The Conn 40A has an artistic, Art Deco design concept. Every part of the horn incorporates Art Deco details, from the mouthpiece receiver to the rimless bell. One key difference between the 40a and most modern instruments is the tubing wrap; the third valve slide is on the right of the tuning slide rather than on the left. The design concept continues through the recessed water keys, faceted valve casings, bracing, and valves caps. But ultimately, it's the rimless edge that steals the show!
This cornet was made in 1935and has a few signs of use. There are some dents and dings around the instrument, with a couple on the inner bend of the tuning slide, the knuckles where the third valve slide joins the valve block, the second valve slide crook, the third valve slide crook, and several along the length of the bell. The rim of the bell has some bending, and the throat is slightly compressed. There is some lacquer wear throughout the instrument, with more at the contact points.
All slides and valves move freely. The valves are bottom spring style valves.
Here's a video of another 40A from around the same manufacturing date:
From the Conn Loyalist site:
This is the cornet version of the 40B Connqueror Vocabell trumpet. There are several differences between the 40A and 40B. The 40A is, of course, a cornet and as such it takes a cornet mouthpiece. It also means that the internal bore is different, more conical. There are a few ways to tell a 40A from a 40B without inserting a mouthpiece to see if it fits. The 40B trumpet has a third slide finger ring, below the third slide. The 40A doesn't have a fingerring at all on the third slide. Also, the mouthpiece receiver of the 40A comes out to the bell curve. The mouthpiece receiver on the 40B comes out about an inch beyond the bell curve. The overall length of the 40B is also more than the 40A, but this might be a bit hard to see without comparing the two side by side.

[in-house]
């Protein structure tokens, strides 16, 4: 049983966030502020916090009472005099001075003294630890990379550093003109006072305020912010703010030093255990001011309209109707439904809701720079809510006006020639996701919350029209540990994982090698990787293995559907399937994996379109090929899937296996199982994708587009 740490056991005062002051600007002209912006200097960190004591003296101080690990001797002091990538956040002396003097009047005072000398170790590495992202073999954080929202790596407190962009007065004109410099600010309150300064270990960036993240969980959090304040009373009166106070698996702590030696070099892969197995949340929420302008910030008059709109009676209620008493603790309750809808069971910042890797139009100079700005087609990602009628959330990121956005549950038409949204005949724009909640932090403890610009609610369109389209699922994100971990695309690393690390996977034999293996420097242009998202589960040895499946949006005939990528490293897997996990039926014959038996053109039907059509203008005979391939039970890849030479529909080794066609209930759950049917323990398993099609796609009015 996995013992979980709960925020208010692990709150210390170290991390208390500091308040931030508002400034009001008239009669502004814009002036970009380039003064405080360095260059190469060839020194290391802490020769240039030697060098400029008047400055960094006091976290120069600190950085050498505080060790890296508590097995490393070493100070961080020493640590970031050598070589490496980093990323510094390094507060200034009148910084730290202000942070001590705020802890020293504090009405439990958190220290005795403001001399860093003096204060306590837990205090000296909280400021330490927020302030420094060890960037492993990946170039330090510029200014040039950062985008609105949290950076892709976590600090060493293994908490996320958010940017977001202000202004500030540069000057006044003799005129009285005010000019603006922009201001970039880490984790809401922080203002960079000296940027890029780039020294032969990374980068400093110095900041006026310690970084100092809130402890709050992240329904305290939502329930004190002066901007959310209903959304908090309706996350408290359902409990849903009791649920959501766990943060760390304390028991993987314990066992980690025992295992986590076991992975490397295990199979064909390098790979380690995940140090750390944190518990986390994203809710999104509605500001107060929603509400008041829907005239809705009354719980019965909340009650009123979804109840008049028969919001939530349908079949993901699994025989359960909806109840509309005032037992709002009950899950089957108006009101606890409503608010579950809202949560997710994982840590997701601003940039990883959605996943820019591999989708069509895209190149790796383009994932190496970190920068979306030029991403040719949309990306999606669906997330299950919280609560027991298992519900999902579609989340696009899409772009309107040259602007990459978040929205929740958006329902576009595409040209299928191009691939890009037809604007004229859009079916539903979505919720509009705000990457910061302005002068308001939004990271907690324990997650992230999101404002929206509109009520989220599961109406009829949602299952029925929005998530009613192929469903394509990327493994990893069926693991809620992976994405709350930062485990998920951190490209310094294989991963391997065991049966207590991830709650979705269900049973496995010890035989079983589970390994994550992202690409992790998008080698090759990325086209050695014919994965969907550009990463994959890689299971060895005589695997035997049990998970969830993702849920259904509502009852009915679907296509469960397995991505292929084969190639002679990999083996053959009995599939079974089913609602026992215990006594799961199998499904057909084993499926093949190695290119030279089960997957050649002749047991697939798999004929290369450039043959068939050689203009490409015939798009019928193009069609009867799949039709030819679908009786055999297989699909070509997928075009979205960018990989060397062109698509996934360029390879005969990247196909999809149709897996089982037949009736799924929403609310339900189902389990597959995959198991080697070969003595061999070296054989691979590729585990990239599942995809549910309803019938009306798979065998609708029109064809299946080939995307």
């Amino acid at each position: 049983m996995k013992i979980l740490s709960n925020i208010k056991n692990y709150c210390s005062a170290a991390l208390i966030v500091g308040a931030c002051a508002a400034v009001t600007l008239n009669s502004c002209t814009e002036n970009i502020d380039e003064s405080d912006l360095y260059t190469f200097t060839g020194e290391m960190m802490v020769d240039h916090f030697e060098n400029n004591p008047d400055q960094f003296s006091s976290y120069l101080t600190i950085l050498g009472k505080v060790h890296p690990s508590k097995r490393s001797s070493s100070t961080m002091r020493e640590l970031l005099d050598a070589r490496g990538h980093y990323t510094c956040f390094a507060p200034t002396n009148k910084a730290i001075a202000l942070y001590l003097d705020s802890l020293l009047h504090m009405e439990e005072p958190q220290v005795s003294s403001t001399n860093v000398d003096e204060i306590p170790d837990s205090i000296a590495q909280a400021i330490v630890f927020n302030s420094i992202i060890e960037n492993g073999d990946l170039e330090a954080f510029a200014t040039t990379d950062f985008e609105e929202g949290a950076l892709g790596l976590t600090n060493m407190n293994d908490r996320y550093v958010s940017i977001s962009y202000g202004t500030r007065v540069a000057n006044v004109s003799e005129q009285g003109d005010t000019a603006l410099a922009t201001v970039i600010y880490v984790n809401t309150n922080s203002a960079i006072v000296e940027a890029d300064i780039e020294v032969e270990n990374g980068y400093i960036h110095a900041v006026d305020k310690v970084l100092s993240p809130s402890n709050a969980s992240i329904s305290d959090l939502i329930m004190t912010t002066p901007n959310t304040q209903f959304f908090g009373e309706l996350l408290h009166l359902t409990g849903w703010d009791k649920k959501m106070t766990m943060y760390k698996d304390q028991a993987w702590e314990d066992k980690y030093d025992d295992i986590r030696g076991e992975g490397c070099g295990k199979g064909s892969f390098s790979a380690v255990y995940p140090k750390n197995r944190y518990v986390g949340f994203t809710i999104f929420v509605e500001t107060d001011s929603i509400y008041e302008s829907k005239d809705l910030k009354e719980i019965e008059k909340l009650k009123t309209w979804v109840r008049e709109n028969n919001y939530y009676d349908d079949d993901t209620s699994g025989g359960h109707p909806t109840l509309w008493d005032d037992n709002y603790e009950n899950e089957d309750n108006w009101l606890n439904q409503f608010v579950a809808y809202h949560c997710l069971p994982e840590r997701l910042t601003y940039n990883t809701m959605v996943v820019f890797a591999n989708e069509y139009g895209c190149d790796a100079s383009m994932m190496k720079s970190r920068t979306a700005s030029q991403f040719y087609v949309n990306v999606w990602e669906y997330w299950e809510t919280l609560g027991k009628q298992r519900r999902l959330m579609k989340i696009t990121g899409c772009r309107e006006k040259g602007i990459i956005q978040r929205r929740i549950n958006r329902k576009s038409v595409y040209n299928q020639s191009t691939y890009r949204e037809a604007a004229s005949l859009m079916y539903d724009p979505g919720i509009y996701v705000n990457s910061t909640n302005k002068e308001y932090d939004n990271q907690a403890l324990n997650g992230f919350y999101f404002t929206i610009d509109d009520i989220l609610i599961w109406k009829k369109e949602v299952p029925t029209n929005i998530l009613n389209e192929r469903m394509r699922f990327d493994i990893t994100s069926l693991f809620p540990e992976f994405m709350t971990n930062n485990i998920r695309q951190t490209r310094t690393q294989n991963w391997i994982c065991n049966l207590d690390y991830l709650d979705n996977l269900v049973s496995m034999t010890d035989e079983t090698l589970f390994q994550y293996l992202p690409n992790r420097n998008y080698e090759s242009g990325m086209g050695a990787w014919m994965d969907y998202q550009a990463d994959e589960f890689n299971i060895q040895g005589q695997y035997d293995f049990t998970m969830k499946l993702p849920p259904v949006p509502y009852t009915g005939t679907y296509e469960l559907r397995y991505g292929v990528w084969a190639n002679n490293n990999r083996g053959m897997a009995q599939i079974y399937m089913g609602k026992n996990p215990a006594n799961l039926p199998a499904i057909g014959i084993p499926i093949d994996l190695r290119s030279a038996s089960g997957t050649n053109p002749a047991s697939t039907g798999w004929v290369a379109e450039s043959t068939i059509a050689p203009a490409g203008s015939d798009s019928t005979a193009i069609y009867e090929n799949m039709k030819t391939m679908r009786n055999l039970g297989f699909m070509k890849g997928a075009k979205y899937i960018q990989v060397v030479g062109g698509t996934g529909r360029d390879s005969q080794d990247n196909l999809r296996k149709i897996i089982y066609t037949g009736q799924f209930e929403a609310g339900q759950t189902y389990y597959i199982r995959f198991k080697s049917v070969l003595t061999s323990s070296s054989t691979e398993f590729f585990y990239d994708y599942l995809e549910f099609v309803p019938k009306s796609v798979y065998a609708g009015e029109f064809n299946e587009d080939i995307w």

The 40A has a #2 (0.468") bore. It is my understanding that the bore going in to the main tuning slide is 0.459" (#1½), and 0.466" (just shy of a #2) coming out of the main tuning slide. The "official" bore of 0.468" (#2) is measured at the 2nd valve. The 40A was produced between at least 1932 and 1938. The year 1932 is probably when production was started. It wouldn't have been produced after 1941, so that is a safe bet as an end date.
I have learned that the third slide without the finger ring to adjust the pitch of a low D and C# is slightly longer than it is on modern instruments. On modern instruments the low Eb is in tune, but the low D and C# are quite sharp. On these older cornets with the longer third slide and no finger ring the Eb is a bit flat and the D and C# are slightly sharp, but not as sharp as they are on later instruments. It was thought that the flat Eb and slightly sharp D and C# were within the abilities of the player to lip into tune.
As far as I can tell at this point, all Conn cornets built before 1958 take a short shank cornet mouthpiece as opposed to the 2¾" "Bach-style" long shank cornet mouthpiece. The long shank cornet mouthpieces won't properly fit a pre-1958 Conn cornet and won't give the proper intonation or playing characteristics of a short shank cornet mouthpiece. All of Conn's "Connstellation" cornet mouthpieces are long shank mouthpieces. The "Improved Precision" Conn mouthpieces such as the Conn 4 are long shank if there is a "ridge" halfway down the shank, and short shank if there is no ridge (in which case it is a "Precision" mouthpiece). All Conn cornet mouthpieces built before the "Improved Precision" series (ridge), such as the "Precision" series (no ridge) are short shank mouthpieces.
What Conn said in 1933
Although built in medium bore, this cornet has all the power and breadth of tone found in a larger bore because of the Vocabell. This new principle bell vibrates freely and and in sympathy with the vibrating column of air in the instrument and consequently the tone is purer, clearer and easier to produce than the tone in an instrument with the conventional bell. Delicate broadcasting instruments in the Columbia Broadcasting System Studios show the Vocabell to be superior in all respects to the instrument with the conventional bell with a wire in the rim. The volume is from 12 to 15 decibels greater, the scale is smoother and more even throughout and the tone is clearer and purer. Used by B.A. Rolfe, great cornet virtuoso and radio impressario, and other national stars. Masterpiece, both musically and in modern appearance. Bb and A, springs in bottom of valves.
Sold with no case or mouthpiece
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